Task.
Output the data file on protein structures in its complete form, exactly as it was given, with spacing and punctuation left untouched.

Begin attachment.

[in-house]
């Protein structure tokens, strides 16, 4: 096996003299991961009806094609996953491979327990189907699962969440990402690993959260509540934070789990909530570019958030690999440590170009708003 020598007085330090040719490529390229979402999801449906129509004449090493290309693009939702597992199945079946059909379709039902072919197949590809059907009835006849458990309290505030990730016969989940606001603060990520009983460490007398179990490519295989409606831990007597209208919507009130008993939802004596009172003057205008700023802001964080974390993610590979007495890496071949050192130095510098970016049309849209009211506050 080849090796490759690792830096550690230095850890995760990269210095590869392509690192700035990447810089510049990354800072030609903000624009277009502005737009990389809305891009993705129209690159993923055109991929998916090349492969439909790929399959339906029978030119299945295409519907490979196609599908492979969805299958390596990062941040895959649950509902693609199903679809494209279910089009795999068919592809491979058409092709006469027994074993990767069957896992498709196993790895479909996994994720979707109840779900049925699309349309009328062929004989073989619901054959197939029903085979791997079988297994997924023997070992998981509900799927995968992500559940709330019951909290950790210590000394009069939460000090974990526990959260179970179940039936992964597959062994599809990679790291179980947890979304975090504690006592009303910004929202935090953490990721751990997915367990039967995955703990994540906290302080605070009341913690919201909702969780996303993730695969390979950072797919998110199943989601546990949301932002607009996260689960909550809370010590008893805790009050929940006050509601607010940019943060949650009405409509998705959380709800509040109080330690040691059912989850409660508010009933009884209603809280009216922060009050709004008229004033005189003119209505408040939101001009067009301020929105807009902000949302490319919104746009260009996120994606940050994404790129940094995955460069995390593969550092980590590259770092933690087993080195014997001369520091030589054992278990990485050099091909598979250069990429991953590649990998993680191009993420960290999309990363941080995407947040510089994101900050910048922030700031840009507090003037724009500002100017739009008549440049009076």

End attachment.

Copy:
[in-house]
């Protein structure tokens, strides 16, 4: 096996003299991961009806094609996953491979327990189907699962969440990402690993959260509540934070789990909530570019958030690999440590170009708003 020598007085330090040719490529390229979402999801449906129509004449090493290309693009939702597992199945079946059909379709039902072919197949590809059907009835006849458990309290505030990730016969989940606001603060990520009983460490007398179990490519295989409606831990007597209208919507009130008993939802004596009172003057205008700023802001964080974390993610590979007495890496071949050192130095510098970016049309849209009211506050 080849090796490759690792830096550690230095850890995760990269210095590869392509690192700035990447810089510049990354800072030609903000624009277009502005737009990389809305891009993705129209690159993923055109991929998916090349492969439909790929399959339906029978030119299945295409519907490979196609599908492979969805299958390596990062941040895959649950509902693609199903679809494209279910089009795999068919592809491979058409092709006469027994074993990767069957896992498709196993790895479909996994994720979707109840779900049925699309349309009328062929004989073989619901054959197939029903085979791997079988297994997924023997070992998981509900799927995968992500559940709330019951909290950790210590000394009069939460000090974990526990959260179970179940039936992964597959062994599809990679790291179980947890979304975090504690006592009303910004929202935090953490990721751990997915367990039967995955703990994540906290302080605070009341913690919201909702969780996303993730695969390979950072797919998110199943989601546990949301932002607009996260689960909550809370010590008893805790009050929940006050509601607010940019943060949650009405409509998705959380709800509040109080330690040691059912989850409660508010009933009884209603809280009216922060009050709004008229004033005189003119209505408040939101001009067009301020929105807009902000949302490319919104746009260009996120994606940050994404790129940094995955460069995390593969550092980590590259770092933690087993080195014997001369520091030589054992278990990485050099091909598979250069990429991953590649990998993680191009993420960290999309990363941080995407947040510089994101900050910048922030700031840009507090003037724009500002100017739009008549440049009076």